Free will, determinism and moral responsibility
I am no philosopher (only armchair), but vey much am interested in the field. An almost defining subject of philosophy (mainly because for so long it has been relegated to thoughts as opposed to hard science) is the subject of free will and determinism. I haven’t studied the subject exhaustively, I haven’t even studied it in great depth, at least not yet, but I get an urge to discuss it, at this point. Perhaps my view and thoughts will shift as I continue to ingest more material on the matter.
If you look at the Wikipedia article on free will, you quickly become drowned in subcategories of definitions and small nuances of the basic question: do people have free will? I want to only focus on the form of free will called ‘hard determinism’ and explore why I personally find it hard to swallow.
Hard Determinism in a nutshell states that every state of affairs, including every human event, act, and decision is the inevitable consequence of preceding states of affairs. The laws of physics within the universe ultimately determine all future action. So the difference between the acts of an apple ‘falling’ on Newtons head, the top of his head responding to the bump by swelling and Newton thinking that ‘I better get up from here as I don’t want to get hit again’ are only degrees of complexity in the physical laws and chain of events. Ultimately the argument follows; if we are able to examine the neural pathways of Newton’s brain and see how they all interacted, in theory the act of Newton deciding to get up instead of remaining seated can be broken down into simple physical laws just as when the apple dropped, and thus his decision is not of his free will but rather are determined in a casual chain of events. This chain of events can in theory be predicted if a person was all knowing from any period in the past.
Free will in the basic form states that ‘agents’, mainly applied to humans but animals as well, choose a course of action from among various alternatives.
I have been trying to read articles by authors with opposing views to mine (to sharpen my own understanding) , who see free will as an illusion, and maintain that complex and intricate set of events in the environment ultimately translate to states of the mind that cause us to act a certain way.
Perhaps to better understand free will in a human context, a subset of the question can be asked – do animals have free will?
Can they respond differently if all the variables in a given situation remain the same? For example if I poked a dog would it move away or would it respond aggressively given that everything else is the same. The dog example presents too many variables and cannot give a conclusive answer to the question.
A better example has been performed in a lab with on isolated leech nervous systems that had invariant electrical stimulus applied to it. The response can be described as chose as the nervous system generated either a swimming motor programme or a crawling motor programme. Such an experiment removed all outside stimulus so the possibility of the variance could only be generated internally within the isolated leech nervous system. Yet the outcome produces different responses. Experiments showing similar results have also been done with flies as the following description of an experiment shows:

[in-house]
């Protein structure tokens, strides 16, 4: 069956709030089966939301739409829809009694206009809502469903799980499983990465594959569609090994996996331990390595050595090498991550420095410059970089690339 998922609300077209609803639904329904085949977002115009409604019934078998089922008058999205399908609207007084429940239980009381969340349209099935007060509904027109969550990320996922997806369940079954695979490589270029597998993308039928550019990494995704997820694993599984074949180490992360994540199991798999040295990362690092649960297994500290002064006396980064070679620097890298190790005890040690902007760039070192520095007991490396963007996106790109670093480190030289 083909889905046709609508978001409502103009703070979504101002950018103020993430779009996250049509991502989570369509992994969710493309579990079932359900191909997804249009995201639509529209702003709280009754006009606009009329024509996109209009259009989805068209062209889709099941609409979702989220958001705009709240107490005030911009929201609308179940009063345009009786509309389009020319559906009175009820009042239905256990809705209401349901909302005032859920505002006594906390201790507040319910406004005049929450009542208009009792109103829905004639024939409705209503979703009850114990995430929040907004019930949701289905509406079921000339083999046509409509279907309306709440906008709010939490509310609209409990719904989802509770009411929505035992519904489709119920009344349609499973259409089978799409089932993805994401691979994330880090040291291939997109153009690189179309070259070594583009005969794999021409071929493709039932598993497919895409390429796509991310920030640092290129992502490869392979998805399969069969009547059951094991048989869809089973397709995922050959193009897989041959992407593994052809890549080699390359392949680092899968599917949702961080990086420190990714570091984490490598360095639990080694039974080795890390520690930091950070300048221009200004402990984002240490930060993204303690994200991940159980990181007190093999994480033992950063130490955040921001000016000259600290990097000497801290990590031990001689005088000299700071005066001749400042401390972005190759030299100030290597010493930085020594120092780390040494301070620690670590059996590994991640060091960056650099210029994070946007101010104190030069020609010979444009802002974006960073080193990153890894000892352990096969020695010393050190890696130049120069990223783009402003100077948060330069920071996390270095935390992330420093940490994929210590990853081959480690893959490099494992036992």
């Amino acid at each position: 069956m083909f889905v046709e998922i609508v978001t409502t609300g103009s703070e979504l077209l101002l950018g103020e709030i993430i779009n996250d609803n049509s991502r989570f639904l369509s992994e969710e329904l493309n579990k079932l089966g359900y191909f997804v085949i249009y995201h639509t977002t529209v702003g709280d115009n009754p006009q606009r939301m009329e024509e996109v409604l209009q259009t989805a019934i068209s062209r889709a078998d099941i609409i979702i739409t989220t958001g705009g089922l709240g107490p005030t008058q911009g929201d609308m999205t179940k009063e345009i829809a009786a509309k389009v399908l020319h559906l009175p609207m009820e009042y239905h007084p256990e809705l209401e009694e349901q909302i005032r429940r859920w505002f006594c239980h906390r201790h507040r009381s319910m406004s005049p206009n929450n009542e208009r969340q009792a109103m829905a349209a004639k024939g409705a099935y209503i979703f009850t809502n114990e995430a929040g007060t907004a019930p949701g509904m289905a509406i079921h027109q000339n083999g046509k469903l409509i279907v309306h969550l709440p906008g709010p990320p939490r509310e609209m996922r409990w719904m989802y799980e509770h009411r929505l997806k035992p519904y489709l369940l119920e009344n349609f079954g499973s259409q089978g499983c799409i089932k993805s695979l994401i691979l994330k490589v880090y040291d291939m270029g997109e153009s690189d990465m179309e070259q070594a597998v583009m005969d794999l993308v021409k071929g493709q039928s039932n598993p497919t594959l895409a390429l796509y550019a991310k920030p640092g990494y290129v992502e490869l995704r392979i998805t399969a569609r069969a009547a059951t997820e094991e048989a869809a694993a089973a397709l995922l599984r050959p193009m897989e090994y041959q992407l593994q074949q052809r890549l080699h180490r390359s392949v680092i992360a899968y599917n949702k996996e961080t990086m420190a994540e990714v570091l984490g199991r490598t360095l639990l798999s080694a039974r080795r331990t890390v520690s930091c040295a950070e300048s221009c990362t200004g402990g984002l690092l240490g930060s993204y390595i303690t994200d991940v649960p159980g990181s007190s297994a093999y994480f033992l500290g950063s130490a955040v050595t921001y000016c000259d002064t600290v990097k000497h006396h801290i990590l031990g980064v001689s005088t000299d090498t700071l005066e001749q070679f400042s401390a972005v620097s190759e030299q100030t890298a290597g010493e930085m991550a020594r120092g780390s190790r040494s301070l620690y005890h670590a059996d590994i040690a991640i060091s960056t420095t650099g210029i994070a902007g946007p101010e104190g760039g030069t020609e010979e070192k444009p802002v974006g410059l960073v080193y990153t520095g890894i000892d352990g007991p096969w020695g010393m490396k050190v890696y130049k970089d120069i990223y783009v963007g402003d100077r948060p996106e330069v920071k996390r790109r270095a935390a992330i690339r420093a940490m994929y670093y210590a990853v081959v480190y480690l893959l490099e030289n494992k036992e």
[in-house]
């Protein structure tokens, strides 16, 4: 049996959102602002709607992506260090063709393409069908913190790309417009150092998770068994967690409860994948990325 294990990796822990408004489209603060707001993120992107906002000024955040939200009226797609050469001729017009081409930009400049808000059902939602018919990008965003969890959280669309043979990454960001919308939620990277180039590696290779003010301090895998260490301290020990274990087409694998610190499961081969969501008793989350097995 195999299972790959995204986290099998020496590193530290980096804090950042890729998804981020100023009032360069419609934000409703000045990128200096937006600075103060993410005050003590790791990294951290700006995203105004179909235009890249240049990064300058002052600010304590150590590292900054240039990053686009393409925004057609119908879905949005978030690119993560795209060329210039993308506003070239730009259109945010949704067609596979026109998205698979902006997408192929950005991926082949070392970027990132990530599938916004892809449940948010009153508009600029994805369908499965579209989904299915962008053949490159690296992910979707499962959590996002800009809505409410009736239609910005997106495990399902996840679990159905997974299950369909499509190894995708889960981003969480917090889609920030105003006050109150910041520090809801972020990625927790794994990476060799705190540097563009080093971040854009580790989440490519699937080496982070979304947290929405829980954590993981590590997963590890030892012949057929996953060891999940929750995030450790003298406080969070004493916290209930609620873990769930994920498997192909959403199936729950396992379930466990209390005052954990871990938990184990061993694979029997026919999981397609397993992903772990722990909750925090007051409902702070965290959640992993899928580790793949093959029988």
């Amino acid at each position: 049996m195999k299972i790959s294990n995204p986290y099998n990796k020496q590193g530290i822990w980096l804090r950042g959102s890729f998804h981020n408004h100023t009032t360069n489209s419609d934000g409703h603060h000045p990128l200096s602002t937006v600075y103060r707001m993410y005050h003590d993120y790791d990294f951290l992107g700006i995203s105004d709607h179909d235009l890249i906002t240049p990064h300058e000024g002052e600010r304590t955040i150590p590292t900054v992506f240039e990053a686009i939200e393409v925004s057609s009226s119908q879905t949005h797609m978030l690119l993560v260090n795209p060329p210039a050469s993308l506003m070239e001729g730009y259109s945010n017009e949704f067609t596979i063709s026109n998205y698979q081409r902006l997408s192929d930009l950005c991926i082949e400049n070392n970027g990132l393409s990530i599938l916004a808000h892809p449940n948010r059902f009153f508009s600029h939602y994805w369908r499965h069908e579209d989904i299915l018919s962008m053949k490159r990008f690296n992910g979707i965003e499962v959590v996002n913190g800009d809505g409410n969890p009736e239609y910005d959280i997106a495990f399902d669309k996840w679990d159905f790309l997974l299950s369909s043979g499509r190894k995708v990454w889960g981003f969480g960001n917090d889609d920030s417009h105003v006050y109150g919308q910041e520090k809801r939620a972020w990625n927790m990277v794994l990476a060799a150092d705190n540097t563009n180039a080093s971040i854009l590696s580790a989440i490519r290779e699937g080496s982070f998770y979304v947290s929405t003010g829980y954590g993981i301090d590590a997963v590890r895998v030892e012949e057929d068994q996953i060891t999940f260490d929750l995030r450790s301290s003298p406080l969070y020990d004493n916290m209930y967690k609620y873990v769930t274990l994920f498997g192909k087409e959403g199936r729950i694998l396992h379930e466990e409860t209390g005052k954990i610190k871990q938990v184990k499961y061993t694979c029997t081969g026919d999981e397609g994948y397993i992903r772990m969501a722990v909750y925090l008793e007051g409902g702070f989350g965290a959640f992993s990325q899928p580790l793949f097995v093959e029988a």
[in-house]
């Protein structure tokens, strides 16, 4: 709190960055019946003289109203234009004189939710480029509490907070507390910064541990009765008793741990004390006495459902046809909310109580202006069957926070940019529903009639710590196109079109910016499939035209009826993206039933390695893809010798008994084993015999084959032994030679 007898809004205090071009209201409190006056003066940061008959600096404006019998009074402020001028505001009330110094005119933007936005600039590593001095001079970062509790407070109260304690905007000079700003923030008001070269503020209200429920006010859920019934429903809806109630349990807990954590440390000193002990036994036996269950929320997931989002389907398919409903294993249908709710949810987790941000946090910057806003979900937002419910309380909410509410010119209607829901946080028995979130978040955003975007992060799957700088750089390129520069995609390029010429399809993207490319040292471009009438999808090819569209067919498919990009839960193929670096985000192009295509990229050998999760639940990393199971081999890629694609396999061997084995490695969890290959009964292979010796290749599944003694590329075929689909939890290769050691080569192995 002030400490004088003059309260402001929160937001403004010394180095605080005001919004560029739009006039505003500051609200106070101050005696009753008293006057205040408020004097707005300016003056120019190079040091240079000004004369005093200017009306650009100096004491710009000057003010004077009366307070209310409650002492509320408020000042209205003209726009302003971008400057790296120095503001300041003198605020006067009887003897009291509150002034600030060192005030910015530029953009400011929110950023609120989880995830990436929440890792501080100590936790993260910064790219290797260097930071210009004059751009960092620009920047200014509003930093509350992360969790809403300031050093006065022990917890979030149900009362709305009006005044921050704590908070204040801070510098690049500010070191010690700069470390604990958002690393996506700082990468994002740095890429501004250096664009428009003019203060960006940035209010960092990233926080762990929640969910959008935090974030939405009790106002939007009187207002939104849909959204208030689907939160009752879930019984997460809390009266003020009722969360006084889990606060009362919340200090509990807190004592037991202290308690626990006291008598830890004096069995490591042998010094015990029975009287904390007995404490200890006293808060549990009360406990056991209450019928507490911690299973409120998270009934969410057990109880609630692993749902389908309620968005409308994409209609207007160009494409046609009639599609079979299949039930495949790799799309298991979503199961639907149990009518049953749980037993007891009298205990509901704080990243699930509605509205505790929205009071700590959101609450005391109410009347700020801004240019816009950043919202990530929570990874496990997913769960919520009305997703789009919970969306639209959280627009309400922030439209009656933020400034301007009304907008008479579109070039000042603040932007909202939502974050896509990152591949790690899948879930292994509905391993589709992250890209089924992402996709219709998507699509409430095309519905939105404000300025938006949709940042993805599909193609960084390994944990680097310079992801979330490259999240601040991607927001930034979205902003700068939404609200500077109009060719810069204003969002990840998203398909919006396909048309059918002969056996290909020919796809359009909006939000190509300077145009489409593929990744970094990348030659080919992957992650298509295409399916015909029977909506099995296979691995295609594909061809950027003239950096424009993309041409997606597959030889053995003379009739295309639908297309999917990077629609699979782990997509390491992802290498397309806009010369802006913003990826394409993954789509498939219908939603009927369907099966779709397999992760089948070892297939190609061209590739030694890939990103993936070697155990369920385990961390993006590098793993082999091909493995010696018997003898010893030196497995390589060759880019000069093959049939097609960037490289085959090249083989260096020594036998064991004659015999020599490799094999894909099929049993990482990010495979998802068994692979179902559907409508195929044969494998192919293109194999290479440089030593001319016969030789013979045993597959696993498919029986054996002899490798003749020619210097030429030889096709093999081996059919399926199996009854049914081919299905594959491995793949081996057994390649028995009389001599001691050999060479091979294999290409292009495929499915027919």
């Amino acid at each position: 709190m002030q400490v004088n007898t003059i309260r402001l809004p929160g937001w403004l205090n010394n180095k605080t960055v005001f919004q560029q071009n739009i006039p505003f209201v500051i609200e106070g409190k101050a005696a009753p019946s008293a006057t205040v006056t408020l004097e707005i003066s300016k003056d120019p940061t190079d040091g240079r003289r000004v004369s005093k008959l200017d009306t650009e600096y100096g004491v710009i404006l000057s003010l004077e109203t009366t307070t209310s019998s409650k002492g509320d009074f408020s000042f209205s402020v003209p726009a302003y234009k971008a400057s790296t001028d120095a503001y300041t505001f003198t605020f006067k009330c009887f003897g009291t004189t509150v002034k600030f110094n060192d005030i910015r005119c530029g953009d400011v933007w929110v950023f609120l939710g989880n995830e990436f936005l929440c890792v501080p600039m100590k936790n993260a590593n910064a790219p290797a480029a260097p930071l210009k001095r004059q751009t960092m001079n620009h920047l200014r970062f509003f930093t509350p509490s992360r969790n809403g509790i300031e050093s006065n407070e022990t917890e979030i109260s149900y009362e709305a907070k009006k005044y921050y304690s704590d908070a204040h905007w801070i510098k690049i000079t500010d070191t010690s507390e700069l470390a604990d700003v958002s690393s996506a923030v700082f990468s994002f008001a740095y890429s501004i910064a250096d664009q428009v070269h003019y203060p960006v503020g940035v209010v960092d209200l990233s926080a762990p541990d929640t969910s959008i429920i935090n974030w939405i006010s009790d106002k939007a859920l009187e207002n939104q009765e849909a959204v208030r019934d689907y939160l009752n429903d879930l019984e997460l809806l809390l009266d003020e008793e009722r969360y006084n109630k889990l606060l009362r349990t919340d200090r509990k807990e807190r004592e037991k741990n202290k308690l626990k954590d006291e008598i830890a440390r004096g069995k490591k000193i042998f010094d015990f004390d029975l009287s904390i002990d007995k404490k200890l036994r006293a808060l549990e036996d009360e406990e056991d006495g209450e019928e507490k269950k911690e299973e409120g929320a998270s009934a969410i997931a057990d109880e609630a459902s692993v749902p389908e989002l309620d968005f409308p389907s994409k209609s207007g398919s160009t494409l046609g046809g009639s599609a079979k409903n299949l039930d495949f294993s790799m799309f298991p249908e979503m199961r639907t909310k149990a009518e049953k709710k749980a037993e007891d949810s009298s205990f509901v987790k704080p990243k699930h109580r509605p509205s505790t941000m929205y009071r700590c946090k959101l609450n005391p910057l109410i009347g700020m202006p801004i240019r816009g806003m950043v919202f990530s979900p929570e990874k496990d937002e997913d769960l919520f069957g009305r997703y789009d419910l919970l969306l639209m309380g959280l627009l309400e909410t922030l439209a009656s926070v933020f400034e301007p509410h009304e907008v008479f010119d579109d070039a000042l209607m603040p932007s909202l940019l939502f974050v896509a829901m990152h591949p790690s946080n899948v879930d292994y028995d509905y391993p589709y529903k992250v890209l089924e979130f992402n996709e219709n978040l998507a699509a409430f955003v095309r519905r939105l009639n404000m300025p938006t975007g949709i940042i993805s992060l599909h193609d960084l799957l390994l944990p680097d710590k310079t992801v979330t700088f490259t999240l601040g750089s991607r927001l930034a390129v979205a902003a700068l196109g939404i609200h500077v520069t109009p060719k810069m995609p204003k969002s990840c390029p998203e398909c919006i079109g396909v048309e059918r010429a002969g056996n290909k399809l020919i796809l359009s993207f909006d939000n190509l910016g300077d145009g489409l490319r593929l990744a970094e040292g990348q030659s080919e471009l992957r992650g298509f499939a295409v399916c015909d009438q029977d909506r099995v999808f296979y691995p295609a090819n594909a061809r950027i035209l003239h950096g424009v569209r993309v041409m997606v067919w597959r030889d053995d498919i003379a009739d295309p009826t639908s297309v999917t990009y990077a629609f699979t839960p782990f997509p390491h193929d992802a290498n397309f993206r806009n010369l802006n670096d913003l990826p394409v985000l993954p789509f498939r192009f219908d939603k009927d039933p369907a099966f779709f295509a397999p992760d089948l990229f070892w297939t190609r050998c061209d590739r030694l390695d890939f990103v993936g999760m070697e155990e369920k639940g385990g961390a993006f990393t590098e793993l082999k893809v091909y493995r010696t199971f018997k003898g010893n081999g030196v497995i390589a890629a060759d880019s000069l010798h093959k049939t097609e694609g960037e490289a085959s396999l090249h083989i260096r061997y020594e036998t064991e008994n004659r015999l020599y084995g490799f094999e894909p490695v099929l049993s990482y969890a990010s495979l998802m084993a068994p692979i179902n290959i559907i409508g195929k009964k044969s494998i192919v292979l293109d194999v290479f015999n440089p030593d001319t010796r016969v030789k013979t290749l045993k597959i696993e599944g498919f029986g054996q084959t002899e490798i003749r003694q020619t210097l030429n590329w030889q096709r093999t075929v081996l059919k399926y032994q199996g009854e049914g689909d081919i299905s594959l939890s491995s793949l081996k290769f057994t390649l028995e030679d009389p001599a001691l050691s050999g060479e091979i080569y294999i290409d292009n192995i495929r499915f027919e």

“if you put flies at one end of a tube and a light at the other end, the flie will run to the light. But I noticed that not every fly will run every time. If you separate the ones that ran or did not run and test them again, you find, again, the same percentage will run. But an individual fly will make its own decision”
Such information helps strengthen the argument against hard determinism as it is the crucial prerequisite for free will. The multiple generated behavioral options for any given stimulus as shown in the example above are indeterminate, in the sense that someone cannot predict with 100% probability how the neurons will respond to a given stimulus, even if that stimulus is the same.
This leads me to ask the next question – If it was possible for rewind the universe let’s say by 10 minutes and watch as an outside observer, are alternate possibilities in people’s decisions possible?
In an example of the question above,Aliceis presented with a situation where she had a choice to tell a lie or to tell the truth (perhaps she could say something in between, half truth or in theory even something totality random unrelated, for now read further.)
A hard determinist would respond to the above question with a wholehearted NO, if we watched the universe replay it self from 10 minutes ago, Alice’s choice to lie or not to lie would always be the same, it would be determined by all the environmental factors; who is she talking to, the way the prior conversation went, where she is located etc, and all the internal factors, such as her beliefs, mood, feelings, motives values – her overall character. All these factors, in theory could be known and thus be used to calculate in advance how she would respond, which would be the same every time the universe is replayed.
Another possibility, which I tend to lean towards, is described by Peter van Inwagen who is an American analytic philosopher. Here is a quote from him:
Now let us suppose that God a thousand times caused the universe to revert to exactly the state it was in at t1 (and let us suppose that we are somehow suitably placed, metaphysically speaking, to observe the whole sequence of “replays”). What would have happened? What should we expect to observe? Well, again, we can’t say what would have happened, but we can say what would probably have happened: sometimes Alice would have lied and sometimes she would have told the truth. As the number of “replays” increases, we observers shall — almost certainly — observe the ratio of the outcome “truth” to the outcome “lie” settling down to, converging on, some value….
What Peter van Inwagen is describing is that the possibility of an act occurring is indeterminate – it is a matter of probability. If Alice is generally an honest person, her character will ensure that she rarely lies even if lying frequently “comes to mind” as one of her alternative possibilities and sometimes she acts on it. In other words she may tell the truth 95, 98, 99.9% of the time, but it cannot be predicted with certainty.